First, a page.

Post 300 – 2012, the Year of the PlaguePosted: September 9, 2012
As it turns out, this is post 300 and I’m going to use it to make a far more opinionated point than usual. I’m currently in Auckland, New Zealand, and there is a warning up on the wall about a severe outbreak of measles. This is one of the most outrageously stupid signs to see on a wall, anywhere, given that we have had a solid vaccine since 1971 and, despite ill-informed and unscientific studies that try to contradict this, the overall impact of the MMR vaccine is overwhelmingly positive. There is no reasonable excuse for the outbreak of an infectious, dangerous disease 40 years after the development of a reliable (and overwhelmingly safe) vaccine.
My fear is that, rather than celebrating the elimination of measles and polio (under 200 cases this year so far according to the records I’ve seen) in the same way that we eradicated smallpox, we will be seeing more and more of these signs identifying outbreaks of eradicable and controllable diseases, because ignorance is holding sway.
Be in no doubt, if we keep going down this path, the risk increases rapidly that a disease will finish us off because we will not have the correct mental framing and scientific support to quickly respond to a lethal outbreak or mutation. The risk we take is that, one day, our cities lie empty with signs like this up all over the place, doors sealed with crosses on them, a quiet end to a considerable civilisation. All attributable to a rejection of solid scientific evidence and the triumph of ignorance. We have survived massive outbreaks before, even those with high lethality, but we have been, for want of a better word, lucky. We live in much denser environments and are far more connected than we were before. I can step around the world in a day and, with every step, a disease can follow my footsteps.
One of my students recently plotted 2009 Flu cases relative to air routes. While disease used to rely upon true geographical contiguity, we now connect the world with the false adjacency of the air route. Outbreaks in isolated parts of the world map beautifully to the air hubs and their importance and utilisation: more people, higher disease.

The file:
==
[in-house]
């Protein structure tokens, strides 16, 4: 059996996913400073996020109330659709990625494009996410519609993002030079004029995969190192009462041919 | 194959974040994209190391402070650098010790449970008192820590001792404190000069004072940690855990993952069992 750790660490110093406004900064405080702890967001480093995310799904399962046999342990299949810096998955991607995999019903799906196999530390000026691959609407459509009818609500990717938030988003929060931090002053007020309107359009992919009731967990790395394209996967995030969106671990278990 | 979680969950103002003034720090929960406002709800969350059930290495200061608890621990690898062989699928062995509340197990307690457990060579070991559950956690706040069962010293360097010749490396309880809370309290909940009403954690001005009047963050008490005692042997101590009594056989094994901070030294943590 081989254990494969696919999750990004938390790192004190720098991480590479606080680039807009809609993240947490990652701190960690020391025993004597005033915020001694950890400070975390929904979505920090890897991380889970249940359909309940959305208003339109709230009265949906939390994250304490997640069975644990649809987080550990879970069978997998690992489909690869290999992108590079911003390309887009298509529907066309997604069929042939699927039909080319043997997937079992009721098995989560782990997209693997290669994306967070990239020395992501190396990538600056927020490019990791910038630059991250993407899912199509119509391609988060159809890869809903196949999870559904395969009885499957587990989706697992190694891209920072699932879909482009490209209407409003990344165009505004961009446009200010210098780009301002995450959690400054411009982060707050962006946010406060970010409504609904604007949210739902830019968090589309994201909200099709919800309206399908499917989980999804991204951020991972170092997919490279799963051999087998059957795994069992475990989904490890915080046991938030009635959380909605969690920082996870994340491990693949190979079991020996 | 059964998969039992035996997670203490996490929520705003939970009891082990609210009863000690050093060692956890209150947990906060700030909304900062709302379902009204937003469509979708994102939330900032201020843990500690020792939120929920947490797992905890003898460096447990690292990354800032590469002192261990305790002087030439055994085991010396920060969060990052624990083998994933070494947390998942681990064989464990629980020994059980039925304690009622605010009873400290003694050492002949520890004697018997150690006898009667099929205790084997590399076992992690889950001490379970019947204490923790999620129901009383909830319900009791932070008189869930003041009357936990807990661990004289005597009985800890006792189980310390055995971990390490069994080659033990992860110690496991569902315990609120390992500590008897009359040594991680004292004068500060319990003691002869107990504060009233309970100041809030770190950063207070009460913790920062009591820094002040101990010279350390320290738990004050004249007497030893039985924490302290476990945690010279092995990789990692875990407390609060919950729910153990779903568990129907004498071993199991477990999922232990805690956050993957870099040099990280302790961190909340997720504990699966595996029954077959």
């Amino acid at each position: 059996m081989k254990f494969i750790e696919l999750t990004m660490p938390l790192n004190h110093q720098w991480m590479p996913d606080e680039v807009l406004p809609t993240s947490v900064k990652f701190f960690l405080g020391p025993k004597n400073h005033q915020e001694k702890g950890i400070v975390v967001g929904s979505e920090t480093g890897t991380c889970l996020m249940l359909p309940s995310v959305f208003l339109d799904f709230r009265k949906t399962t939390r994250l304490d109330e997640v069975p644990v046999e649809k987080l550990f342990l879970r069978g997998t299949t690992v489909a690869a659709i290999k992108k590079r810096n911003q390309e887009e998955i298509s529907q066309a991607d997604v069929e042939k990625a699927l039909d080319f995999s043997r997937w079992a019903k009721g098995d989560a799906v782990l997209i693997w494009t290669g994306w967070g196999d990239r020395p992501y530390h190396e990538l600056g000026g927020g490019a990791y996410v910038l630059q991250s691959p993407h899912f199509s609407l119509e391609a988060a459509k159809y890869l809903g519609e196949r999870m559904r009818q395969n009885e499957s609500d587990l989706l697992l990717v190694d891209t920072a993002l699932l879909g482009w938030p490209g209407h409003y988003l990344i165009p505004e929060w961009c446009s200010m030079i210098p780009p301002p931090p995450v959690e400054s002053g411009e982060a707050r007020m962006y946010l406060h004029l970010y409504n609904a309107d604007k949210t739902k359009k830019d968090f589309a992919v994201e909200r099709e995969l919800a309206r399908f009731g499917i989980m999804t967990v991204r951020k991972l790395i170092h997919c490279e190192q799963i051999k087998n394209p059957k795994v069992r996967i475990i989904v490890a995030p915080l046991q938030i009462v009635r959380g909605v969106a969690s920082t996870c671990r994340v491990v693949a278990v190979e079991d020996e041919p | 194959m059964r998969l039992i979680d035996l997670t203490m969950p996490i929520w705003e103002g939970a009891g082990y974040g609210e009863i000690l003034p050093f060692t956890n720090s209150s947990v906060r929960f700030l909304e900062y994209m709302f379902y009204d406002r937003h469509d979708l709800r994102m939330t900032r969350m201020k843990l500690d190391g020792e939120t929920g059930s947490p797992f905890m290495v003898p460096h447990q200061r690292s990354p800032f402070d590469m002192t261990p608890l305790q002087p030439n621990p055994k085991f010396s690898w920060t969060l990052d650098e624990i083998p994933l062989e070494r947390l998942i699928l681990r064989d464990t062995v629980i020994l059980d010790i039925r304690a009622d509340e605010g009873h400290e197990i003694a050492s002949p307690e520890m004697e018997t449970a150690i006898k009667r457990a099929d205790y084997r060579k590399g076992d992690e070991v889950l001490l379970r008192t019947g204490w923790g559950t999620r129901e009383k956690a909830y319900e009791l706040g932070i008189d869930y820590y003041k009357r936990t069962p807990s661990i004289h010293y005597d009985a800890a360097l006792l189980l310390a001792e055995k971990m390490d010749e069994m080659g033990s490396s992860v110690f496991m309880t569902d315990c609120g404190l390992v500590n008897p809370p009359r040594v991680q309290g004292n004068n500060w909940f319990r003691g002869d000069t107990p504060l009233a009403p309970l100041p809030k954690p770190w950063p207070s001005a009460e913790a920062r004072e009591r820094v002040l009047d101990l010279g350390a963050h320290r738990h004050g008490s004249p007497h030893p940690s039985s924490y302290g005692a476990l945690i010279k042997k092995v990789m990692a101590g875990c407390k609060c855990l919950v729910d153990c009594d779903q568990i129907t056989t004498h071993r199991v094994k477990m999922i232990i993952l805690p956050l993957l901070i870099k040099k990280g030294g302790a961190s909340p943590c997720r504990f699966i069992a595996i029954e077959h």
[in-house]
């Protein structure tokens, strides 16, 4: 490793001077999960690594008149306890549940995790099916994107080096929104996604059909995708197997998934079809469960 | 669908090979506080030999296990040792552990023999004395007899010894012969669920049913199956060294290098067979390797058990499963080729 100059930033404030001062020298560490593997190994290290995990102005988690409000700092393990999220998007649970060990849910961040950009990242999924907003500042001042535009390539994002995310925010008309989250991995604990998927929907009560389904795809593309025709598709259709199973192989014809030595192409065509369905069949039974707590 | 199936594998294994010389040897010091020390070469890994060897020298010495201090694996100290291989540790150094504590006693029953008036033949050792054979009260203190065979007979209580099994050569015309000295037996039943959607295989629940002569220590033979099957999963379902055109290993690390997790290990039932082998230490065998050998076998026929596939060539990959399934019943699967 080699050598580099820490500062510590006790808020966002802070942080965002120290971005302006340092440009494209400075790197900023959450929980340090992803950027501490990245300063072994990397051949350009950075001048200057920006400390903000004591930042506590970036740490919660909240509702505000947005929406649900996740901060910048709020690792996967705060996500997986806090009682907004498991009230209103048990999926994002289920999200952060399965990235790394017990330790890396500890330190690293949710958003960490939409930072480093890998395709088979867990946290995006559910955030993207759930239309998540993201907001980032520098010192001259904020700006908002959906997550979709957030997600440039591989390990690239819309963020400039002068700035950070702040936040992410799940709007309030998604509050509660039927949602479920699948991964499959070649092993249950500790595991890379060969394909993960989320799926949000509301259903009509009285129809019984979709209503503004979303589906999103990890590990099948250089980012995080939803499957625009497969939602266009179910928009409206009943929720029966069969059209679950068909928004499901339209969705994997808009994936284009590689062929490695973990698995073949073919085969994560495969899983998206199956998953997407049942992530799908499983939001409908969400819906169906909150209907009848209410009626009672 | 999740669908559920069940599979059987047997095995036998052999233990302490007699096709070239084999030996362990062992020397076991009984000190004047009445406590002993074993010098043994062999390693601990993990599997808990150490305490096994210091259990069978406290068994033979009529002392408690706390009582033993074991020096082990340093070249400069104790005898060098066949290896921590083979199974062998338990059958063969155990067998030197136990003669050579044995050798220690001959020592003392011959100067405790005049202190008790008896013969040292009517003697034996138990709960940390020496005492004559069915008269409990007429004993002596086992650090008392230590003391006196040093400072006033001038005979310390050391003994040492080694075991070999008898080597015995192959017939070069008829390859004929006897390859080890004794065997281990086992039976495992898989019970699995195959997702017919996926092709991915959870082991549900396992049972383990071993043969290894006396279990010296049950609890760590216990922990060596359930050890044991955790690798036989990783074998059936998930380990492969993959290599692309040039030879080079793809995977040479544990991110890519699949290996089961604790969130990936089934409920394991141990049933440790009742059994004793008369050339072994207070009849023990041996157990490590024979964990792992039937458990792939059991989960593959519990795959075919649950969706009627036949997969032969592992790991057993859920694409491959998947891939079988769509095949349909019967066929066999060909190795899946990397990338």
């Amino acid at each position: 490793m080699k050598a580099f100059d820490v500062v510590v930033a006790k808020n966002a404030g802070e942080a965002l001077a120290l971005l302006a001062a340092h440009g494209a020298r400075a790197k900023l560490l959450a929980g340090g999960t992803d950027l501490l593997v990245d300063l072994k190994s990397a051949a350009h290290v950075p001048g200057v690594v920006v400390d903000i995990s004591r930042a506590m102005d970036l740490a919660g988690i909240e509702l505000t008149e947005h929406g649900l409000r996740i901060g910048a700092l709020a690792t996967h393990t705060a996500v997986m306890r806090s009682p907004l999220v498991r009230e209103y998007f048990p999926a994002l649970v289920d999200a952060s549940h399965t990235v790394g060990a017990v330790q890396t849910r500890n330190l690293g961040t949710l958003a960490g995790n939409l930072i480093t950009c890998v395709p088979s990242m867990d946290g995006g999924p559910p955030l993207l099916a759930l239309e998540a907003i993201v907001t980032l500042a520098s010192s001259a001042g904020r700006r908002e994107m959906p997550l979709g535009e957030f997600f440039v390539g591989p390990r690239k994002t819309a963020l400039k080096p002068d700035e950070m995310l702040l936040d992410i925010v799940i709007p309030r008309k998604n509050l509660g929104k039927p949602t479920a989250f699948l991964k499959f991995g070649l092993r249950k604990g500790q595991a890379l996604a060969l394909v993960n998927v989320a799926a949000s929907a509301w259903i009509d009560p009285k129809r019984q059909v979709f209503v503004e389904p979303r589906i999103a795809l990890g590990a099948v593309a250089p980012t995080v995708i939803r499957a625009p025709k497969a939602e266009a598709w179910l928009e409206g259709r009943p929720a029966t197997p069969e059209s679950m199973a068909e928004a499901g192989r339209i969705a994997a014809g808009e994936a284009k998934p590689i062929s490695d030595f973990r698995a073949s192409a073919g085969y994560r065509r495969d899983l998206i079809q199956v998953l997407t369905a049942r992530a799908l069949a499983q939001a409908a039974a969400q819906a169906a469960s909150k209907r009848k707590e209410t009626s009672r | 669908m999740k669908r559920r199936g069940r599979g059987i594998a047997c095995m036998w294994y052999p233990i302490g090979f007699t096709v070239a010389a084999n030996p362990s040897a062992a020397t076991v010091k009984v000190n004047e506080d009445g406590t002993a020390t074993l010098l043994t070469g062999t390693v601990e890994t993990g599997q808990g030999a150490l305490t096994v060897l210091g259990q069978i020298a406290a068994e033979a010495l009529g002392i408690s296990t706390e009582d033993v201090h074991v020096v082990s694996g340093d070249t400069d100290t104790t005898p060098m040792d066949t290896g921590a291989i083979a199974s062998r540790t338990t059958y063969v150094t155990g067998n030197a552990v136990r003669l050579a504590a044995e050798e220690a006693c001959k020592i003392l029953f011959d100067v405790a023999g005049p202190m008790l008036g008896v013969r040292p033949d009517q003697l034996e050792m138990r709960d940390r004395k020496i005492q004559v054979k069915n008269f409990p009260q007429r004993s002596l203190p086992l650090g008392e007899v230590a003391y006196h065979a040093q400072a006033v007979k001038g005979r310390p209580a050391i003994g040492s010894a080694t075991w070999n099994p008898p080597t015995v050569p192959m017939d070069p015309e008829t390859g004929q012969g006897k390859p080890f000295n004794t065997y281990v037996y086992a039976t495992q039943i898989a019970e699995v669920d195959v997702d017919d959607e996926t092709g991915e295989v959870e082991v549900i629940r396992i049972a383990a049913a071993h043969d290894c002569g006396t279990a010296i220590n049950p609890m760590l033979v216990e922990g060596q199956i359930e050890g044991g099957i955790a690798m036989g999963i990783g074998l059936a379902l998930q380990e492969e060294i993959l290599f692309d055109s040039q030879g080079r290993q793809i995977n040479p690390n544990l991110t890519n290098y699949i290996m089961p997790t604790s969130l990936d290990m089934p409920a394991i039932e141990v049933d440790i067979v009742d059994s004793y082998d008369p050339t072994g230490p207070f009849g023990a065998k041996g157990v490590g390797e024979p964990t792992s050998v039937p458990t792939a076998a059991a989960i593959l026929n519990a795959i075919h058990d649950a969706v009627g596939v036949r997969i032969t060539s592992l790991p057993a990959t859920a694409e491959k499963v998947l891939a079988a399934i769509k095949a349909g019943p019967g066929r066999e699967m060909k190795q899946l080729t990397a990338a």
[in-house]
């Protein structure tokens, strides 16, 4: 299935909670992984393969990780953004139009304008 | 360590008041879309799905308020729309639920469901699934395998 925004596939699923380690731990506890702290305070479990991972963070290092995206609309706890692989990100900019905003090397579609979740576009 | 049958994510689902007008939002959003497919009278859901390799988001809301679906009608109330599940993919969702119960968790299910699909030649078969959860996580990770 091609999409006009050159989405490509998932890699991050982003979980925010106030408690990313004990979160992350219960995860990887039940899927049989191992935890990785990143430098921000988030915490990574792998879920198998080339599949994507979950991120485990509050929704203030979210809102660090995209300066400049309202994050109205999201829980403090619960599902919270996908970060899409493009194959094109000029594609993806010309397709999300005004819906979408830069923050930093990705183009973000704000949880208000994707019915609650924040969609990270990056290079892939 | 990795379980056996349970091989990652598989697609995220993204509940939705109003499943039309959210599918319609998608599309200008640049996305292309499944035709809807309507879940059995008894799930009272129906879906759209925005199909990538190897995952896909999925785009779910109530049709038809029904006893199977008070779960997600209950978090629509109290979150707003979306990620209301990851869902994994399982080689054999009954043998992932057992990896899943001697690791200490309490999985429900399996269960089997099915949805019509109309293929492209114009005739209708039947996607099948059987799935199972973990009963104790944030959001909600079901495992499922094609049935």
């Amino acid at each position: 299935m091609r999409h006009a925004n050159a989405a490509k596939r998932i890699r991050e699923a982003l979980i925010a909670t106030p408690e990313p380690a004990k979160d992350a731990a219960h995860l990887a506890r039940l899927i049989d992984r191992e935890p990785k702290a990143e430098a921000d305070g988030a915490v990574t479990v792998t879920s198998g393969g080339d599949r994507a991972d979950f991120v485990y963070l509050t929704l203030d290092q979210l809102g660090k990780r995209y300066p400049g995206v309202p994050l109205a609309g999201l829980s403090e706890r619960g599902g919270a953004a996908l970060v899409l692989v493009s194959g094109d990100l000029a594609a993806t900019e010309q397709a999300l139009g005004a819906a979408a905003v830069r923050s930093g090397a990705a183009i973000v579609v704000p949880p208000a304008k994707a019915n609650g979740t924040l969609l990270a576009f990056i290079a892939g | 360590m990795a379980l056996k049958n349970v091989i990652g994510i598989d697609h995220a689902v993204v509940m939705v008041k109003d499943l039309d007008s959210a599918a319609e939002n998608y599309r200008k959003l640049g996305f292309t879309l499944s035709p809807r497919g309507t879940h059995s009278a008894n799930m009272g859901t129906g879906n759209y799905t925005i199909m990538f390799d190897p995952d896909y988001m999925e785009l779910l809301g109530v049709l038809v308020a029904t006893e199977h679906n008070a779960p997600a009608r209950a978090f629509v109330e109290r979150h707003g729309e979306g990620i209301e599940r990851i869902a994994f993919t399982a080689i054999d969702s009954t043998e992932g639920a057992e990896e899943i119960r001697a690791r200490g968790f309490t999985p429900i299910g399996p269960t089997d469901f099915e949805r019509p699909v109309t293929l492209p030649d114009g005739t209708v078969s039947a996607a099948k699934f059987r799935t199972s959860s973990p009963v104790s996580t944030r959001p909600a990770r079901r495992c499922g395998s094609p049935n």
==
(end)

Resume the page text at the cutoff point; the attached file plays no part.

So, in short, it’s not just the way that we control the controllable diseases that is important, it is accepting that the lower risk of vaccination is justifiable in the light of the much greater risk of infection and pandemic. This fights the human tendency to completely misunderstand probability, our susceptibility to fallacious thinking, and our desperate desire to do no harm to our children. I get this but we have to be a little bit smarter or we are putting ourselves at a much higher risk – regrettably, this is a future risk so temporal discounting gets thrown into the mix to make it ever harder for people to make a good decision.
Here’s what the Smallpox Wikipedia page says: “Smallpox was an infectious disease unique to humans” (emphasis mine). This is one of the most amazing things that we have achieved. Let’s do it again!
I talk a lot about education, in terms of my thoughts on learning and teaching, but we must never forget why we educate. It’s to enlighten, to inform, to allow us to direct our considerable resources to solving the considerable problems that beset us. It’s helping people to make good decisions. It’s being aware of why people find it so hard to accept scientific evidence: because they’re scared, because someone lied to them, because no-one has gone to the trouble to actually try and explain it to them properly. Ignorance of a subject is the state that we occupy before we become informed and knowledgable. It’s not a permanent state!
That sign made me angry. But it underlined the importance of what it is that we do.